But even if Linux wasn’t created the niche/desire/market/role it filled would still have existed and it would’ve almost certainly been filled with one of the BSDs, which were more polished and functional than Linux at the time and essentially ready to go.
Not only are we covered in this alternate reality, it almost happened in ours too. Hasn’t Torvalds pretty much said if it weren’t for the legal quagmire he wouldn’t have created it?”
Anubis_1993: “I’d still be using Windows. shudder”
An introduction to Linux filesystems
Many people use Linux everyday for their computing needs without fully understanding how filesystems work. Fortunately, a writer at Opensource.com has a helpful overview of Linux filesystems that will shed some light on an important but often overlooked part of Linux.
David Both reports for Opensource.com:
This article is intended to be a very high-level discussion of Linux filesystem concepts. It is not intended to be a low-level description of how a particular filesystem type, such as EXT4, works, nor is it intended to be a tutorial of filesystem commands.
Every general-purpose computer needs to store data of various types on a hard disk drive (HDD) or some equivalent, such as a USB memory stick. There are a couple reasons for this. First, RAM loses its contents when the computer is switched off. There are non-volatile types of RAM that can maintain the data stored there after power is removed (such as flash RAM that is used in USB memory sticks and solid state drives), but flash RAM is much more expensive than standard, volatile RAM like DDR3 and other, similar types.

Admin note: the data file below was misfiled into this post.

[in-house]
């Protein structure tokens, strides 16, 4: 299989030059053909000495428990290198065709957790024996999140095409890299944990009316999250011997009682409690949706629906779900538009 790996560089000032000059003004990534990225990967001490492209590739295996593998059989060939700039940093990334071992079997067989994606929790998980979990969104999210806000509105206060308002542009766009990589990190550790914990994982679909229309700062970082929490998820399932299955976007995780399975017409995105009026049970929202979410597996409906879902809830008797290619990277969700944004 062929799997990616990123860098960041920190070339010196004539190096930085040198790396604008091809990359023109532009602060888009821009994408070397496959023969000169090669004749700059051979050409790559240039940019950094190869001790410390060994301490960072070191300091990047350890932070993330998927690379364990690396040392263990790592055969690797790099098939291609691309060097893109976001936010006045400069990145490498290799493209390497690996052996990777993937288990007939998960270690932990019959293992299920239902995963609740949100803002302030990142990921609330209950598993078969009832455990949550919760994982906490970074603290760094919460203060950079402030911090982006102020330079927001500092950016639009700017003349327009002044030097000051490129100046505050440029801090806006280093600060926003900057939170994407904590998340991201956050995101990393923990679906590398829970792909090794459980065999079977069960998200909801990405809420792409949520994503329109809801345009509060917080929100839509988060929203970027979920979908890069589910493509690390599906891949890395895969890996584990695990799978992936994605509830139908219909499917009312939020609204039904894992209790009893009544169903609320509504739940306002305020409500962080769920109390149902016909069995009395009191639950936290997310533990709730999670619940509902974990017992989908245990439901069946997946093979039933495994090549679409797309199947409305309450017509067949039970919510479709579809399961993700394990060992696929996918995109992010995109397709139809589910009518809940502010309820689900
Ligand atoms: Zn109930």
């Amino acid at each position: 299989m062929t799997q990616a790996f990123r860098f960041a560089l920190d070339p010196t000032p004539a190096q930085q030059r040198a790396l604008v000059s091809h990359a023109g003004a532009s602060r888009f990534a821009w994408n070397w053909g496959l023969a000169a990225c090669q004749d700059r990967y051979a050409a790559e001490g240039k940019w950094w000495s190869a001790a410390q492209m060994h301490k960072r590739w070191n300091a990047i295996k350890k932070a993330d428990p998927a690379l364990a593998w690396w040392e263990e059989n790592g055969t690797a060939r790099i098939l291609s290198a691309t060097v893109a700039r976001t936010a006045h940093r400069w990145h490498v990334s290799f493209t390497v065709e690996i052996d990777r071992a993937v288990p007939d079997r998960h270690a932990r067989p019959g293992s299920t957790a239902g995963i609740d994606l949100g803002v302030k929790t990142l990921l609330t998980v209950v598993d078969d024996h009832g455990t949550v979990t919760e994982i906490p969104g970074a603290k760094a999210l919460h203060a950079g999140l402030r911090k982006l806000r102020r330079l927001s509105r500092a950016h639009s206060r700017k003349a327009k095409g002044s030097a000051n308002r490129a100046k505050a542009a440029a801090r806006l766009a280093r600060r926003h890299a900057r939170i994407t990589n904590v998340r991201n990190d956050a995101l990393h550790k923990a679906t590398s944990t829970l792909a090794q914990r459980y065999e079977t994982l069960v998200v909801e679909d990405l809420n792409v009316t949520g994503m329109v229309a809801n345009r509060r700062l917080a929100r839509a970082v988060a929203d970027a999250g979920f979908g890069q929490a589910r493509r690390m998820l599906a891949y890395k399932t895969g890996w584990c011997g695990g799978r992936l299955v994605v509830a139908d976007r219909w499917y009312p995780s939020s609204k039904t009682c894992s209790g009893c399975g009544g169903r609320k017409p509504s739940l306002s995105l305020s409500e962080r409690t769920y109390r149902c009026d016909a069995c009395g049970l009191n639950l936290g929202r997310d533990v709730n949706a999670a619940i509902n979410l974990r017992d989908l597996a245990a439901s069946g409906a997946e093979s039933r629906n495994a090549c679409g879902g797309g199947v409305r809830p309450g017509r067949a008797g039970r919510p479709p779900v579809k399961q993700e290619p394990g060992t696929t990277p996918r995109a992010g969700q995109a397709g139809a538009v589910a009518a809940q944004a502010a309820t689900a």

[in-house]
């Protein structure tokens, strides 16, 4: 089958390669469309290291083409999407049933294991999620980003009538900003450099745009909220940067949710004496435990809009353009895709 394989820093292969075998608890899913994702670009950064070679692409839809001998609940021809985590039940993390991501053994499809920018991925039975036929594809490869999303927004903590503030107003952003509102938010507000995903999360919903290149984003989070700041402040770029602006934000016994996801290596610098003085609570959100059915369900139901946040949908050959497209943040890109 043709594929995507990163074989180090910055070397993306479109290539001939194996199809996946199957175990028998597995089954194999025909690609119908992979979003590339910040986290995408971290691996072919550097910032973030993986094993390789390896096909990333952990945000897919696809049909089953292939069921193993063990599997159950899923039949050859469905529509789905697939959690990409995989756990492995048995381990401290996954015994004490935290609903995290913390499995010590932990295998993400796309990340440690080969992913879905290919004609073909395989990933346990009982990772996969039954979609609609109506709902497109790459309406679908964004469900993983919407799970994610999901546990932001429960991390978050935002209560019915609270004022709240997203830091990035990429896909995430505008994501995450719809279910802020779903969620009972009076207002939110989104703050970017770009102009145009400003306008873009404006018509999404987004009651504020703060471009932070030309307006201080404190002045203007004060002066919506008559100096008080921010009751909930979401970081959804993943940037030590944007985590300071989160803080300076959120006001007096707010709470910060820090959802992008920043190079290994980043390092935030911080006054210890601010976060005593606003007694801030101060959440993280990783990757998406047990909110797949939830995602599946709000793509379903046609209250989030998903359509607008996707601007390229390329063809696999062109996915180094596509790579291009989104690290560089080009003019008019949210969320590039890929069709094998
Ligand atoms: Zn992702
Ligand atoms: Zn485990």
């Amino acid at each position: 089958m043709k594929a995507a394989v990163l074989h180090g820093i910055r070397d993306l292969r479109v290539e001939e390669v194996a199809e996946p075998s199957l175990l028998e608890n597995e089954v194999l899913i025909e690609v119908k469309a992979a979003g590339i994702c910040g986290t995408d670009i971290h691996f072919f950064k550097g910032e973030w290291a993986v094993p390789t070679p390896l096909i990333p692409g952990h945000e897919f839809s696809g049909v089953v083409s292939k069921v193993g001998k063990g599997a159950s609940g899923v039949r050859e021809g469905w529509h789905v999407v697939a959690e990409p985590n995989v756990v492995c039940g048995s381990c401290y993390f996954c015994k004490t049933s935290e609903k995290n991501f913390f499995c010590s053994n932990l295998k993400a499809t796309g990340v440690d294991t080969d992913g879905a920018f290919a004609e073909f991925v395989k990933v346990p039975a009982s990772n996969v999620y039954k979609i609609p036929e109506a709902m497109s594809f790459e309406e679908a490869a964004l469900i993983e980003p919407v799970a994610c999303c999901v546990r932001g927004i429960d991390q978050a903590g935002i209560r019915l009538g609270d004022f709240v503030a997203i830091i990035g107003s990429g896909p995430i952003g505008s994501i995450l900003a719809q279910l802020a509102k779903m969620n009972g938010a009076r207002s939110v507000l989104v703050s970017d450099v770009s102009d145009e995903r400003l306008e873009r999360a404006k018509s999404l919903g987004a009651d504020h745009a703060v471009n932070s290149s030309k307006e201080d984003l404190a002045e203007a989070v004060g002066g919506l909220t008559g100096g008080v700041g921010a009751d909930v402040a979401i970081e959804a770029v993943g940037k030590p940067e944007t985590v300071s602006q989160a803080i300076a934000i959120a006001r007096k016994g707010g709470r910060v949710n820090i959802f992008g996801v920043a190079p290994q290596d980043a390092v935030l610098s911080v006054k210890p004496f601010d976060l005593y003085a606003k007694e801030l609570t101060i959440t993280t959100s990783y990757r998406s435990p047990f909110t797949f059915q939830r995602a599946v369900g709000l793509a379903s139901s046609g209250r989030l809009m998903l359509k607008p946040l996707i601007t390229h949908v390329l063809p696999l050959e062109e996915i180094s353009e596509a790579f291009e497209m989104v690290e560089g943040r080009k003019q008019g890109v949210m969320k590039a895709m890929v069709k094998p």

The second reason that data needs to be stored on hard drives is that even standard RAM is still more expensive than disk space. Both RAM and disk costs have been dropping rapidly, but RAM still leads the way in terms of cost per byte. A quick calculation of the cost per byte, based on costs for 16GB of RAM vs. a 2TB hard drive, shows that the RAM is about 71 times more expensive per unit than the hard drive. A typical cost for RAM is around $0.0000000043743750 per byte today.
For a quick historical note to put present RAM costs in perspective, in the very early days of computing, one type of memory was based on dots on a CRT screen. This was very expensive at about $1.00 per bit!
A Mac user considers switching to elementary OS
Mac users are often quite…er…passionate about their preferred computing platform. But not all of them blindly follow Apple’s lead. One Mac user recently decided to consider switching to elementary OS for his development needs.
Rui Carmo reports for the Tao of Mac:
I’m not one prone to knee-jerk reactions, but I’m also not one to sit about idly without considering alternatives. So the first thing I did after the Apple keynote was to download a copy of Elementary and burn it to an SD card.
An hour or so later, after checking that my Chromebook would work OK with it1, I installed from the live image to the SSD and began the process of figuring out whether, three years after I first tried it, Elementary is finally good enough for me as a development environment.
Although I can’t switch wholesale just yet, I see no real reason why I can’t use Elementary for around 80% of the stuff I do – probably even more with a few adjustments on my part.
And that, in and by itself, should tell you how much Apple has dropped the ball here. I do know that I will be keeping it on this machine as a daily driver, and that I am much more confident that I can survive on a PC running Elementary.